Laurie Santos greeted her Yale University students with slips of paper that explained: No class today.
It was mid-semester, with exams and papers looming, everyone exhausted and stressed. There was one rule: They couldn’t use the hour and a quarter of unexpected free time to study. They had to just enjoy it.
Nine students hugged her. Two burst into tears.
Santos, a professor of psychology, had planned to give a lecture about what researchers have learned about how important time is to happiness. But she had created a singular class, on the psychology of living a joyful, meaningful life. And she wanted the lessons to stick. All semester, she explained why we think the way we do. Then, she challenged students to use that knowledge to change their own lives.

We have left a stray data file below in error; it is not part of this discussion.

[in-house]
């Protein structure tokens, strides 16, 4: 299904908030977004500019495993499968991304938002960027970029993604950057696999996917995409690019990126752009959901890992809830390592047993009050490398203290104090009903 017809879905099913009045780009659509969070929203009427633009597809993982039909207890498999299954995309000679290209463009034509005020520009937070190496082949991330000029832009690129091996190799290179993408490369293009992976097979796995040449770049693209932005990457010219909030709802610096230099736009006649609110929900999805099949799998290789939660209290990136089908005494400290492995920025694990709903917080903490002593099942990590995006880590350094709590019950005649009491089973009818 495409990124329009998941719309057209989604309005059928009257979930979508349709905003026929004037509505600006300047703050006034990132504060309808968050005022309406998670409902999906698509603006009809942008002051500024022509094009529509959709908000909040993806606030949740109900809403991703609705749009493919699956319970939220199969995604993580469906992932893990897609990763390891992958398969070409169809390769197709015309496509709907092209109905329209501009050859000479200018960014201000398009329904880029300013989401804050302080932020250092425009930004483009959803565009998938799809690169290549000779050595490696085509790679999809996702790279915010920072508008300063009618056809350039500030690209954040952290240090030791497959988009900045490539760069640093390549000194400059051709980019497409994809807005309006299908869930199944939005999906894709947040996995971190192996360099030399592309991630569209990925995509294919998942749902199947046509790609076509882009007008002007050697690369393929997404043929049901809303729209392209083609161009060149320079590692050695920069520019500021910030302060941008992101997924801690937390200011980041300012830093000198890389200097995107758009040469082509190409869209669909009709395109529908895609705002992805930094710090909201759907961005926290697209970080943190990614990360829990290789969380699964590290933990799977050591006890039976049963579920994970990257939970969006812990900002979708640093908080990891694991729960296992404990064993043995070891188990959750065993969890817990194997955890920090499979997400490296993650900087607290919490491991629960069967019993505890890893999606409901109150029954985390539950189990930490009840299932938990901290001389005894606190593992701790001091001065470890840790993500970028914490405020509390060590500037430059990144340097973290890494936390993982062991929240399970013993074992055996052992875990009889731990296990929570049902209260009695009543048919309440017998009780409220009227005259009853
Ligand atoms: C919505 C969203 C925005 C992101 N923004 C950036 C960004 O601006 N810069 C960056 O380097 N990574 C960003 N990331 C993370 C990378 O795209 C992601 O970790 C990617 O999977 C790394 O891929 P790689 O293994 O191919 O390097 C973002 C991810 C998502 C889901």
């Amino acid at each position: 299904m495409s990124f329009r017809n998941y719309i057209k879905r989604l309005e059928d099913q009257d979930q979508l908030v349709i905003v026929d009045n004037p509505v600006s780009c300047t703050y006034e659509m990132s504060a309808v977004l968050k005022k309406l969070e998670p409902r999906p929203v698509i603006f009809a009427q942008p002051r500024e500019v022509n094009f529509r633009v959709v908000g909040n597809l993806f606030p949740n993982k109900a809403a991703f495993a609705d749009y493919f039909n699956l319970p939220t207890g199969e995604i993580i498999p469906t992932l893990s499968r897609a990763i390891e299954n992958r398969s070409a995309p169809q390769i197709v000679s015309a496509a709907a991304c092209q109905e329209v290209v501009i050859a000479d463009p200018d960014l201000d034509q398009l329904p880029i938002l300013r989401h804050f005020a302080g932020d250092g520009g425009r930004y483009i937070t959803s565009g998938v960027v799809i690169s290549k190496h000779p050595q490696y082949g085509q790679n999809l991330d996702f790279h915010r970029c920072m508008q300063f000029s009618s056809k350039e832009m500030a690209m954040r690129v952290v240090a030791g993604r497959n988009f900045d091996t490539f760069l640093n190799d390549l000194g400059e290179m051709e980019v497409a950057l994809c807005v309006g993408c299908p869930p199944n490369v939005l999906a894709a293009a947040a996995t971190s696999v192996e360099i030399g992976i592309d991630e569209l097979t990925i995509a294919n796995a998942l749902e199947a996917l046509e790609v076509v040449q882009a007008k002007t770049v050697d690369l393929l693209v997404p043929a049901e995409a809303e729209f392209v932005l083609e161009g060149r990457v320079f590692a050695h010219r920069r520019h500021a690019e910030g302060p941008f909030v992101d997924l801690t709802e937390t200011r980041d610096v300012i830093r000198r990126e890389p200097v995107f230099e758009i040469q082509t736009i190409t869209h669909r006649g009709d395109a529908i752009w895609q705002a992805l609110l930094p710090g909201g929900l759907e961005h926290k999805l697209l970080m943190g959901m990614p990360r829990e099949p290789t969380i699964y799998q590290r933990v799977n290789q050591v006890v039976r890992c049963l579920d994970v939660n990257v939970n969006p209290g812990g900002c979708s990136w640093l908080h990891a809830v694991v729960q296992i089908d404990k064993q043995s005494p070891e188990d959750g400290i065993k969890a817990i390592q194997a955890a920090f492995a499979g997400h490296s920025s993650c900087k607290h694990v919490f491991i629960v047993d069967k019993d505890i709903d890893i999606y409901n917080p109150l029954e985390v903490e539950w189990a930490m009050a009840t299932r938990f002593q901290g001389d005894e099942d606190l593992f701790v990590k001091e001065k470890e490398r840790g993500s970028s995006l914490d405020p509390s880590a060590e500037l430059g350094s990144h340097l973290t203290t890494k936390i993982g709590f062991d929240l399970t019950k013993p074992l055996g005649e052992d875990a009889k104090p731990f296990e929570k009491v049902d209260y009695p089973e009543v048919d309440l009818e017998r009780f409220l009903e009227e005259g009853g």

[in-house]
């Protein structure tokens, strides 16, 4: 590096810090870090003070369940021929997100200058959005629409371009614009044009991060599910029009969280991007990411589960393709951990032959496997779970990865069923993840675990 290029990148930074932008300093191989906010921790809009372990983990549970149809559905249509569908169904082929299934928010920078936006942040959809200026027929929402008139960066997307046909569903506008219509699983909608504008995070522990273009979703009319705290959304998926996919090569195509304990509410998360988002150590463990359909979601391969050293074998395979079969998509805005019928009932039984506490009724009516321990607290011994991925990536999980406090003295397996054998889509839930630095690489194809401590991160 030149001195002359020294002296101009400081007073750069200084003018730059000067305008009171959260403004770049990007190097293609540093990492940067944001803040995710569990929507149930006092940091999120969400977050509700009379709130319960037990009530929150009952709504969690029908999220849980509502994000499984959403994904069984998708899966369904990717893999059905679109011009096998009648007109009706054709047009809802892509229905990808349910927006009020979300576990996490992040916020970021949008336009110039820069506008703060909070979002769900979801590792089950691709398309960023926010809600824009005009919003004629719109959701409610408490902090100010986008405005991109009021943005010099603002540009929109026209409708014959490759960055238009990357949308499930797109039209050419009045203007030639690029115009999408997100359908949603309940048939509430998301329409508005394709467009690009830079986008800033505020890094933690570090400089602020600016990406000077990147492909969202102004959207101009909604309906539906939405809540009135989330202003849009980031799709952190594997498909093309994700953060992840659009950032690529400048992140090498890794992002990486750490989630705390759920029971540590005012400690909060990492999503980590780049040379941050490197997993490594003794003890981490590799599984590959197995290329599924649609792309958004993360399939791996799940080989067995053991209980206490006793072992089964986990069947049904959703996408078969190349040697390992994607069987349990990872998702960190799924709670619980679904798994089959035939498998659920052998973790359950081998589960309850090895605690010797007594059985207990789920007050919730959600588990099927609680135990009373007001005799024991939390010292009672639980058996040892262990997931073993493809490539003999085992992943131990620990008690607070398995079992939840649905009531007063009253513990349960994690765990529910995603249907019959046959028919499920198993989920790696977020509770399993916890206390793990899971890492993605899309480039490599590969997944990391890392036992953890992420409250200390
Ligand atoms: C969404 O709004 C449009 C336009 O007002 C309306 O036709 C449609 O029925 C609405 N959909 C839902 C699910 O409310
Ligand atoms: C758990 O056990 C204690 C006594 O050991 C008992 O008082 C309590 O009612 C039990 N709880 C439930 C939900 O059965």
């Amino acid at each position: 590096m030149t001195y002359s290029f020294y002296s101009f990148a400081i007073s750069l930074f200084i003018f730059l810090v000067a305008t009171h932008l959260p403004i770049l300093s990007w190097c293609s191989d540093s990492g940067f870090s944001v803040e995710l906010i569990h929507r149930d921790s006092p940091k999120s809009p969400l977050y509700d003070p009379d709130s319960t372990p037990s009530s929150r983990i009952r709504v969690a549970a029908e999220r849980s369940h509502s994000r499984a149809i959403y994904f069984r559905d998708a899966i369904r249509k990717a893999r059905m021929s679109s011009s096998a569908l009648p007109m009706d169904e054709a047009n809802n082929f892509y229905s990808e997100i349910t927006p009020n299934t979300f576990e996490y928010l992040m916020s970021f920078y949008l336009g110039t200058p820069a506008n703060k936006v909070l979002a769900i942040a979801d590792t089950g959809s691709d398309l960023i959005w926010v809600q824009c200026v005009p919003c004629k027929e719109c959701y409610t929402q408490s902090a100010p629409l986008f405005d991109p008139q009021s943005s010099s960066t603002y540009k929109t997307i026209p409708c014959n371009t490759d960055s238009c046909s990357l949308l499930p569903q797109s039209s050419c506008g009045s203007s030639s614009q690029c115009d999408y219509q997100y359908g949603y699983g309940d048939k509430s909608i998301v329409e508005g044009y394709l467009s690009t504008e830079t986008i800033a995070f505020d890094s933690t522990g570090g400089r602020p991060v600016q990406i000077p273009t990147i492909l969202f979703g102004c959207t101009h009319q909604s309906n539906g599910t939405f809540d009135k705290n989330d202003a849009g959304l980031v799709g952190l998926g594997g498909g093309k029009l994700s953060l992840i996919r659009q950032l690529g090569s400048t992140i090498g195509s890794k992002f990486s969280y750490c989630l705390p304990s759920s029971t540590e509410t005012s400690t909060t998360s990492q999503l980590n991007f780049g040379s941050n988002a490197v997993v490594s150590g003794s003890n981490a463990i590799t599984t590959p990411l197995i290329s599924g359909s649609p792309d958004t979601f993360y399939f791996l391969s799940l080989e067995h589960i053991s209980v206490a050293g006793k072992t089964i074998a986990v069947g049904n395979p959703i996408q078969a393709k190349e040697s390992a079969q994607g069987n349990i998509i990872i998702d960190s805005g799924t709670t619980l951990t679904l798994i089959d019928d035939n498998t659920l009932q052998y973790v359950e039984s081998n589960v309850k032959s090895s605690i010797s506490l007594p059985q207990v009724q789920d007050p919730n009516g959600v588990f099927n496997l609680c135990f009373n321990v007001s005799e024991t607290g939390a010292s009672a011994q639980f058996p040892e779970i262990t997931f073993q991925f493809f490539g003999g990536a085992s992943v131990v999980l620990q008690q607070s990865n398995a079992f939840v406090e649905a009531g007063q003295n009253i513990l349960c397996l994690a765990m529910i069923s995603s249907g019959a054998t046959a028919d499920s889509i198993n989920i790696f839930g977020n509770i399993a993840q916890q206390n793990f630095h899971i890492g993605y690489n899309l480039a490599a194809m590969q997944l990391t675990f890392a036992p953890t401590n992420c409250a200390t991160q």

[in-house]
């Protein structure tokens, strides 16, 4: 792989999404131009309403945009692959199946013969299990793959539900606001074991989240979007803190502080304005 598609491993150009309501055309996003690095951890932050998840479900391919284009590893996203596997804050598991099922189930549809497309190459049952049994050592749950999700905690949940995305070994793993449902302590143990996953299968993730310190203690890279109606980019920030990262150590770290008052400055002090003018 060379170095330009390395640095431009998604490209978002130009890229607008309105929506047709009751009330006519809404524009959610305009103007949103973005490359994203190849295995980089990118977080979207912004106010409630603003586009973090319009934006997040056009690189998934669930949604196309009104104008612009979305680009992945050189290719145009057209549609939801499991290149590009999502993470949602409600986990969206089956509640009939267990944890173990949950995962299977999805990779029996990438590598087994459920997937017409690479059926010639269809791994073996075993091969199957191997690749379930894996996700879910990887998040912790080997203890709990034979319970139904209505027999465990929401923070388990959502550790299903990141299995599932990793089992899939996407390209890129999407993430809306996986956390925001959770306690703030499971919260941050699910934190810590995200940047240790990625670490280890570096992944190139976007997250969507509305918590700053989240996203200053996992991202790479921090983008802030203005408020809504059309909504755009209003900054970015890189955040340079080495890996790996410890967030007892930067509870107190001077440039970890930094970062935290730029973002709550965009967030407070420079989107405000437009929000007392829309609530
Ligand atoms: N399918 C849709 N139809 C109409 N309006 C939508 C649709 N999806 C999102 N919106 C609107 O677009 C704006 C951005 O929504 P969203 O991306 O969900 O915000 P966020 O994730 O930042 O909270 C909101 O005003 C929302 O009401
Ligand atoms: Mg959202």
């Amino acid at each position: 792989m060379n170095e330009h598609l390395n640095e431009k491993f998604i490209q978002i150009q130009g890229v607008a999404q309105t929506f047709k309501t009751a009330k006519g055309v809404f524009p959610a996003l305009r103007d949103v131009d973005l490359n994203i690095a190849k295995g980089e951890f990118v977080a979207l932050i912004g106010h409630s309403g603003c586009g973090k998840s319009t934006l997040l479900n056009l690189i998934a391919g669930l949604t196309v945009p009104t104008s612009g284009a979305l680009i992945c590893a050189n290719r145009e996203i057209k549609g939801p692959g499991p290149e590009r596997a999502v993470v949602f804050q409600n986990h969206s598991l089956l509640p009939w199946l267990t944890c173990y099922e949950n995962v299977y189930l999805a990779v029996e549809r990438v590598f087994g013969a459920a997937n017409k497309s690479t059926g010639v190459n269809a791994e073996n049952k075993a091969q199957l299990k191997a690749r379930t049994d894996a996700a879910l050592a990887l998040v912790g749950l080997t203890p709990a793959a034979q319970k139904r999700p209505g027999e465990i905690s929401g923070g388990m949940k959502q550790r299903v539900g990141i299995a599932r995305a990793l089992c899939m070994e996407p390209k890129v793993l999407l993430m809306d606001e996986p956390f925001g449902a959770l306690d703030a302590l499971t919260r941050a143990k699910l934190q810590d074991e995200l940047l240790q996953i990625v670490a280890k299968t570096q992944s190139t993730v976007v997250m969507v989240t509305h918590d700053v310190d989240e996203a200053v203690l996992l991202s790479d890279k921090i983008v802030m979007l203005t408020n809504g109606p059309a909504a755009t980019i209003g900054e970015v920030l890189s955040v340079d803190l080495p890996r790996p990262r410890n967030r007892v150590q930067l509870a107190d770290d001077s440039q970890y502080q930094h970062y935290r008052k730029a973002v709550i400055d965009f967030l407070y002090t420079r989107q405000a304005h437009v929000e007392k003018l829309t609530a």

So canceling class was not just a break, it was an immersion. And it was a provocation: She was asking them to stop worrying about grades, even if only for an hour
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